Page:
Tibidabo and the high zone of Barcelona

Tibidabo mountain Barcelona


Located between the Besòs and Llobregat Rivers and with the mountain of Tibidabo as reference point, the Collserola mountain range is like a large natural border between Barcelona and part of its extensive metropolitan area, limiting urban growth and being a green “lung”.


The sector of the city that is nearest to this range is referred to by Barcelonans as the zona alta or high zone (the north part of the city), a name that encompasses a heterogeneous arrangement of neighbourhoods, many of which were independent towns up until the start of the 20th century.


Despite having been absorbed by Barcelona, districts such as Les Corts and Sarrià-Sant Gervasi still conserve part of their own character, with an urban profile that reveals their rural past as well as their longstanding condition to appeal to the city’ s upper-class –who, rather like the case of the Eixample, between the nineteenth and twentieth centuries set about developing numerous constructions of modernist style–.


Even though it is largely residential, the high zone also carries out important economic and social functions, given that around the Avinguda Diagonal are the large financial institutions, as well as the main university buildings, whilst the abundant green zones are at the heart of all type of recreational activities.


The new Barcelona

Agbar Tower and the Design Museum Barcelona


Thanks to the celebration of the Olympic Games of 1992, Barcelona was able to undertake the most important renovation project since the demolition of its medieval walls and the creation of the Eixample, with far-reaching urban development projects such as the regeneration of the seafront and the construction of new infrastructures for the metropolitan area.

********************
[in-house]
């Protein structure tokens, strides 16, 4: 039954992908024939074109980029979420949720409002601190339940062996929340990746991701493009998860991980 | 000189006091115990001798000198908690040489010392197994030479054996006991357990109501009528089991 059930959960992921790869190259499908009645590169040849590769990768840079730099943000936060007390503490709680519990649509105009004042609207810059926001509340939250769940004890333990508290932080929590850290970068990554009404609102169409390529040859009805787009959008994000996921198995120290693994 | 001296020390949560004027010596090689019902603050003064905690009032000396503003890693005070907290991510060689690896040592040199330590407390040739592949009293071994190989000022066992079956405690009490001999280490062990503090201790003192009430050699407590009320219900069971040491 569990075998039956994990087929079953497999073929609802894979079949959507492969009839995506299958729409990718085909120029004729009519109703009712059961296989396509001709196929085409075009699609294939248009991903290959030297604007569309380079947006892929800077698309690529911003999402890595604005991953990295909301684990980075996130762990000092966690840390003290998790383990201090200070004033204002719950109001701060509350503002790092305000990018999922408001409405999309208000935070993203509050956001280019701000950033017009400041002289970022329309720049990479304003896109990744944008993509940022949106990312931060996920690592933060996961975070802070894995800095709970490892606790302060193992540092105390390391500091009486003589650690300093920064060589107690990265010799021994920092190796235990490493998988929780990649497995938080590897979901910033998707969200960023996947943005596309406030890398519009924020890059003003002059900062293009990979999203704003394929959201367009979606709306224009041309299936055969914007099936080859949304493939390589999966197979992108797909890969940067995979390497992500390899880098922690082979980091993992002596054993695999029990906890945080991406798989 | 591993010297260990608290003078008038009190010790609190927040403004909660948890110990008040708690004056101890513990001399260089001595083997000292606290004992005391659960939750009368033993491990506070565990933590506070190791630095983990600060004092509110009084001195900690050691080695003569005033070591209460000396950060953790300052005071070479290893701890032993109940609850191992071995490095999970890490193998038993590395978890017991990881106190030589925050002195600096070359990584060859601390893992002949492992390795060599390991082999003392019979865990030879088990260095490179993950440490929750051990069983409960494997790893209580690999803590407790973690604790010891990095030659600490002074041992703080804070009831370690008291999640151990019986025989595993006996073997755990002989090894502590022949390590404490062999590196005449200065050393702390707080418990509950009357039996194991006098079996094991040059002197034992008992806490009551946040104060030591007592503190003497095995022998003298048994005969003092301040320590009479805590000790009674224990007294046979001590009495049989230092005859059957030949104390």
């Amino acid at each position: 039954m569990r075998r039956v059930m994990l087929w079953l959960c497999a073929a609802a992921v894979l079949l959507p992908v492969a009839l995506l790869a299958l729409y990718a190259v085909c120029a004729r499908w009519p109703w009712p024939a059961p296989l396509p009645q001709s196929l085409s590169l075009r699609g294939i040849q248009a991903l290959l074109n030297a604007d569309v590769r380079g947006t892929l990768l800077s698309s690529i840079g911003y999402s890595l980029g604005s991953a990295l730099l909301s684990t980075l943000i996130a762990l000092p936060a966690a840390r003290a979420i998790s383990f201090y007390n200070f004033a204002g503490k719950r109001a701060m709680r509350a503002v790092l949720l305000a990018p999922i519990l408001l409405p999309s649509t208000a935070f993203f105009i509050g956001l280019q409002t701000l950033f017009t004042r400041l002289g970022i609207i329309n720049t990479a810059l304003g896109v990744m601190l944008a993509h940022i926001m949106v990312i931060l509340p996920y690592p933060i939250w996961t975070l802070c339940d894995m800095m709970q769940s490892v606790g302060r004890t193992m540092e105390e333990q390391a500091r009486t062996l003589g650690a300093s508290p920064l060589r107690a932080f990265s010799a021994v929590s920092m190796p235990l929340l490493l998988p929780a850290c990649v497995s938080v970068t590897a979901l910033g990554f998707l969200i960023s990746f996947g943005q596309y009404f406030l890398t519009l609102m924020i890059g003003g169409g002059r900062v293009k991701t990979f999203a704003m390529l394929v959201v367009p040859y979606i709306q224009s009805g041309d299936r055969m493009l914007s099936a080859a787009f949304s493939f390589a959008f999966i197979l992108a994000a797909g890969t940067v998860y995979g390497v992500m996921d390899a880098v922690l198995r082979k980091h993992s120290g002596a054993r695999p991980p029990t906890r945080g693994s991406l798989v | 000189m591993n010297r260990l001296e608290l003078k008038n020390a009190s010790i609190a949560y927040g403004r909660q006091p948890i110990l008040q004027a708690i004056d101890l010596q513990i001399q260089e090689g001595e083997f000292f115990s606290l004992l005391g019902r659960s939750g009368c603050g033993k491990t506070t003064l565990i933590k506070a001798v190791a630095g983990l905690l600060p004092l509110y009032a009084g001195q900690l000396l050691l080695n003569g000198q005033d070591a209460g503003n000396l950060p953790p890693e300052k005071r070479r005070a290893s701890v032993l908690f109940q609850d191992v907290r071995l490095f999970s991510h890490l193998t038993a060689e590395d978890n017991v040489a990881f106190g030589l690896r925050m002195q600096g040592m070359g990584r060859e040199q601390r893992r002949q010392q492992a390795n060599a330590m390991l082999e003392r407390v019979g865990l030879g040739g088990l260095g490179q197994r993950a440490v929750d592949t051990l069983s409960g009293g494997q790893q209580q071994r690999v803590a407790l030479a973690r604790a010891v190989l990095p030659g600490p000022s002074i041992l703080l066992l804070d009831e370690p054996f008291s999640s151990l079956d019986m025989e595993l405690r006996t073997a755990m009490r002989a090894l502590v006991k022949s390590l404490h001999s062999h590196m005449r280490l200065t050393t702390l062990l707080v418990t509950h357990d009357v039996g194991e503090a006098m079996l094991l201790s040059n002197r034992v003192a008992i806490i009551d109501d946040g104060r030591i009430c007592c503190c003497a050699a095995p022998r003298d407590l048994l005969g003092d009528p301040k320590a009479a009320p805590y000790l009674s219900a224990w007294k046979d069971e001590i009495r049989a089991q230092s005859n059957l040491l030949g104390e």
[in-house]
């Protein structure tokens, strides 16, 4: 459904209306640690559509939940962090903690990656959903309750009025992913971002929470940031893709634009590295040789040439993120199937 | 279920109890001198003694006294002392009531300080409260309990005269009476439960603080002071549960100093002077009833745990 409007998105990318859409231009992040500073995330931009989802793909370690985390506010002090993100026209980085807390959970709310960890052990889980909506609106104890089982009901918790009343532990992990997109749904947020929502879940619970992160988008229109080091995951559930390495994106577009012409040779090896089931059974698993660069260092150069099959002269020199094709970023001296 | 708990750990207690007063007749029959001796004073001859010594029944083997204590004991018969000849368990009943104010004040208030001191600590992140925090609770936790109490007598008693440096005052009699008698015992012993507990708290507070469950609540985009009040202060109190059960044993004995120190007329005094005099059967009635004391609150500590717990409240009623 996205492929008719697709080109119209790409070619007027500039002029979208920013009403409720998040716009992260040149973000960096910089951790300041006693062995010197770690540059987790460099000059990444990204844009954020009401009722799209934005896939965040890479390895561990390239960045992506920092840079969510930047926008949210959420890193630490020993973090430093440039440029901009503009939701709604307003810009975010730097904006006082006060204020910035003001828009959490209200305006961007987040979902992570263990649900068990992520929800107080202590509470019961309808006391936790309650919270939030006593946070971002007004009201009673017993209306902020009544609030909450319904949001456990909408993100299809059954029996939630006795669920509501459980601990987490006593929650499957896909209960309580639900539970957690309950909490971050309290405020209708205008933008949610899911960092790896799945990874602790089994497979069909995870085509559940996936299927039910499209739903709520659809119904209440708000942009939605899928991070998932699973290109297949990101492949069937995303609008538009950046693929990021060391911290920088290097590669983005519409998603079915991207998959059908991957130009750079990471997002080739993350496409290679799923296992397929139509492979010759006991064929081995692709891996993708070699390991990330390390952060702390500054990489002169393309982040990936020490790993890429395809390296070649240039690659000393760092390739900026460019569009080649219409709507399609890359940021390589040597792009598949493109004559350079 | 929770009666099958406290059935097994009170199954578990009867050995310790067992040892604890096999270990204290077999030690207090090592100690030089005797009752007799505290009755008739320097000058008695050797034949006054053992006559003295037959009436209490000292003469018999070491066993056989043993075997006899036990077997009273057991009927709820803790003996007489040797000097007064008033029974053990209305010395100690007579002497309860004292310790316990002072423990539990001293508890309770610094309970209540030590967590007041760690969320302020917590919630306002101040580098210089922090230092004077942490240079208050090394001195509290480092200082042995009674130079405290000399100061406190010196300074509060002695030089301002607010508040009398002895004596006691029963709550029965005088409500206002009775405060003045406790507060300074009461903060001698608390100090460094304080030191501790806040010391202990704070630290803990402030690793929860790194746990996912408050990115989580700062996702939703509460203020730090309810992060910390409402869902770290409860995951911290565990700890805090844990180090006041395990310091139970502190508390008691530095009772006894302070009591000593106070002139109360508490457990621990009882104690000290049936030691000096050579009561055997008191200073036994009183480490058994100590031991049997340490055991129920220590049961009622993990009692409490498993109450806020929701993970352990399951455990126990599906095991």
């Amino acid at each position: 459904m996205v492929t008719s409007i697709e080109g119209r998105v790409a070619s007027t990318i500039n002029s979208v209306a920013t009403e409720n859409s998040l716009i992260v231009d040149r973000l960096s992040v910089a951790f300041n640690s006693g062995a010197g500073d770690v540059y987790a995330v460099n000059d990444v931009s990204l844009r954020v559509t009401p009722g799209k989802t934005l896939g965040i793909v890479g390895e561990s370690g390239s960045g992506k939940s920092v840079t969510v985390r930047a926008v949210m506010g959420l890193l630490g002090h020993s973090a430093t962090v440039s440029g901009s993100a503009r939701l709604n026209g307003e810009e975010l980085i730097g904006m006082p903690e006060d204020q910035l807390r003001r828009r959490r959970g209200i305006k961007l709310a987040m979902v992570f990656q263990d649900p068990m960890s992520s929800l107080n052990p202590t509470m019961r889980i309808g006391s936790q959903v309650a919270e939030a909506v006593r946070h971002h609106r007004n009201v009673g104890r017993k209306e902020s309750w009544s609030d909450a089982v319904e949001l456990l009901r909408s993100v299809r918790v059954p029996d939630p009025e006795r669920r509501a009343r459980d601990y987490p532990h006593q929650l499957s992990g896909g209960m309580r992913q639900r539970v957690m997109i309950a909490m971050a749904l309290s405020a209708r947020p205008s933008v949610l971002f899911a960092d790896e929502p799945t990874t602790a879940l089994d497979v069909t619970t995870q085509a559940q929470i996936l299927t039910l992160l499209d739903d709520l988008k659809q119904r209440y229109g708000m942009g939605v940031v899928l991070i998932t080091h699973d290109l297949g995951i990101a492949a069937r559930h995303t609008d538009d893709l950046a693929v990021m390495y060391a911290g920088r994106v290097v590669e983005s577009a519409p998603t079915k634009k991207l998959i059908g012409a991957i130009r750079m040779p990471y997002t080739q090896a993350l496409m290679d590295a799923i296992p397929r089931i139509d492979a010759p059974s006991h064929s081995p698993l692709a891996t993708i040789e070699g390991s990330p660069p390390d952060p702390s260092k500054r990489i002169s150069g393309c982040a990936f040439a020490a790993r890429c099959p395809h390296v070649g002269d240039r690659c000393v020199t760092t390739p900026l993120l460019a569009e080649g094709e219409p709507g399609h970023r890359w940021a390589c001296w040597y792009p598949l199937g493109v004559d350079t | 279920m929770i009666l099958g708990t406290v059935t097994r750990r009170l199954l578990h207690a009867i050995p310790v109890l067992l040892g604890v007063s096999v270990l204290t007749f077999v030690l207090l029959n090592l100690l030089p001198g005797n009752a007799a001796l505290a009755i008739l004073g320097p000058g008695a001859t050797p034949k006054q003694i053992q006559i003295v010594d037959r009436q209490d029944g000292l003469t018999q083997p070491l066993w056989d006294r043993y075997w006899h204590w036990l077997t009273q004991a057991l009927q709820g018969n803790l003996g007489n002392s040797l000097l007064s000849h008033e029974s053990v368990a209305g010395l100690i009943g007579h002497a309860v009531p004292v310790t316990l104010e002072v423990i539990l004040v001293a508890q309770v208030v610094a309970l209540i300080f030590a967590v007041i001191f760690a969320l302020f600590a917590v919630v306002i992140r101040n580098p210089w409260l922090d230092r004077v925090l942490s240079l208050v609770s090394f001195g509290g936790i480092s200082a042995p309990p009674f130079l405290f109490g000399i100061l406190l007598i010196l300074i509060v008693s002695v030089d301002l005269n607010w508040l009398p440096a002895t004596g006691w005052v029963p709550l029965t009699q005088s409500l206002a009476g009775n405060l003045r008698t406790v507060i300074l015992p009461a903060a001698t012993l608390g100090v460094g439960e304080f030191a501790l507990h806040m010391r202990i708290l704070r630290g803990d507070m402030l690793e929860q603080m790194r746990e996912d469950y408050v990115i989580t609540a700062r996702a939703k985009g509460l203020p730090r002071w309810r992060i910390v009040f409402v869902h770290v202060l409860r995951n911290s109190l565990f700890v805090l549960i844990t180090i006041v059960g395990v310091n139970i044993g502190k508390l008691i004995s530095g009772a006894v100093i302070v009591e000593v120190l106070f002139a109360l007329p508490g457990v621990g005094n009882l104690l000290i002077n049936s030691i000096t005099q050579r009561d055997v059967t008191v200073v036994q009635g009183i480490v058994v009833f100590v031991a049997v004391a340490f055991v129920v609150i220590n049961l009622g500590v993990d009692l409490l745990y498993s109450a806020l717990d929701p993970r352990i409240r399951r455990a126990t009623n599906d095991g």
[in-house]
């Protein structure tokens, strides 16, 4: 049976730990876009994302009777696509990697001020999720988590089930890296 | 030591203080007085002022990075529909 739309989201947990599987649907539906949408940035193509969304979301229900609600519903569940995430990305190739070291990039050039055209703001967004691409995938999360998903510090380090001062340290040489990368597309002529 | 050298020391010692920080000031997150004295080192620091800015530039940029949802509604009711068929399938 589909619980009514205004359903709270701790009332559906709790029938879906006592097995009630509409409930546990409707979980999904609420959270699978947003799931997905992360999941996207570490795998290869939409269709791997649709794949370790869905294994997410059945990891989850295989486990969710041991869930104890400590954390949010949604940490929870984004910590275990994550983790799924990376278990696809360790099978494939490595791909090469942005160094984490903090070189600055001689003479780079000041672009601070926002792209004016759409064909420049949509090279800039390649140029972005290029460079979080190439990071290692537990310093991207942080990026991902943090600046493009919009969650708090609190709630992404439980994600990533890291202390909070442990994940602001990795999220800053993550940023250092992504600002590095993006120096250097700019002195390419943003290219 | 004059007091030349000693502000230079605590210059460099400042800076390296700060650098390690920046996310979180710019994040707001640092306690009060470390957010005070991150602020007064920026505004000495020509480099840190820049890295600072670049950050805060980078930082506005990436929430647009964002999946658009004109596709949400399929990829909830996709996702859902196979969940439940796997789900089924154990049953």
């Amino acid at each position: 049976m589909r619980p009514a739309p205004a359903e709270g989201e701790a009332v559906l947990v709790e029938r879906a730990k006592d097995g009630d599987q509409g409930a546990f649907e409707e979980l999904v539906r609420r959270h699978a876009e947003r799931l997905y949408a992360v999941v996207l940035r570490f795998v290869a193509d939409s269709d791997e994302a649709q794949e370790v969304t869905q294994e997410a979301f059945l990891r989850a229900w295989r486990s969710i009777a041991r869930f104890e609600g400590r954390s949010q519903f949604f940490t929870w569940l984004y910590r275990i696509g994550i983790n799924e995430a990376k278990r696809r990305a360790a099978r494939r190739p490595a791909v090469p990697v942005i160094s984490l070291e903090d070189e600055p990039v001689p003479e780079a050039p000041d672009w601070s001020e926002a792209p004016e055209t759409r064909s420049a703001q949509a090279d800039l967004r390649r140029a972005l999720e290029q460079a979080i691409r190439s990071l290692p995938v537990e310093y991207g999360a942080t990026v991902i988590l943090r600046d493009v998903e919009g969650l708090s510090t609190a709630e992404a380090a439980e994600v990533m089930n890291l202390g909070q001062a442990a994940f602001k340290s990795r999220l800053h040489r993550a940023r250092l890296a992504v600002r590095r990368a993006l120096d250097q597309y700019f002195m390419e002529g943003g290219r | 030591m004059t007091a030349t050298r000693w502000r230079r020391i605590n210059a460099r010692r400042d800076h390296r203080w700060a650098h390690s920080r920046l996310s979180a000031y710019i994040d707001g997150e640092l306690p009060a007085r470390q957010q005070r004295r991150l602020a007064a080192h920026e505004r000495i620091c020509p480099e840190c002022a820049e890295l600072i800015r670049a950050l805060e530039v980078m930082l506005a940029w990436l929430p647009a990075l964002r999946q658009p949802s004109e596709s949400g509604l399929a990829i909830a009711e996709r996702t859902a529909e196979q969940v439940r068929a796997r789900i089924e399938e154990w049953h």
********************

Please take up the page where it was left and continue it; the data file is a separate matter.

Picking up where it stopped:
Following this modernisation process, Barcelona was able to reposition itself in the international panorama, establishing itself as a dynamic and attractive metropolis, capable of blending tradition with contemporary creations.


With the objective of maintaining its brand position, the city continues to transform itself since the Olympics, in other words taking full advantage of important international events –like the Universal Forum of Cultures of 2004 , which implied completing the regeneration of the coastline– as well as boosting city development plans such as the 22@ zone, which transformed an obsolete industrial neighbourhood into a technological district.


These changes have not only updated the profile of the city, but have meant that Barcelona, just like during the emergence of Modernism, is connected to the artistic vanguard by means of innovative projects signed by the most prestigious of big-name architects.


A book of all the nooks and crannies of Barcelona

The cradle of outstanding artists, writers, intellectuals and architects, Barcelona is a modern and cosmopolitan city that attracts millions of tourists every year. This book about Barcelona shows the city up close through incredible photographs and a great volume of information on its most emblematic places. Discover everything you need to know about this incredible city.


A large-sized book that explores the city, its history, its architecture and most emblematic places.

Book about Barcelona Dosde Publishing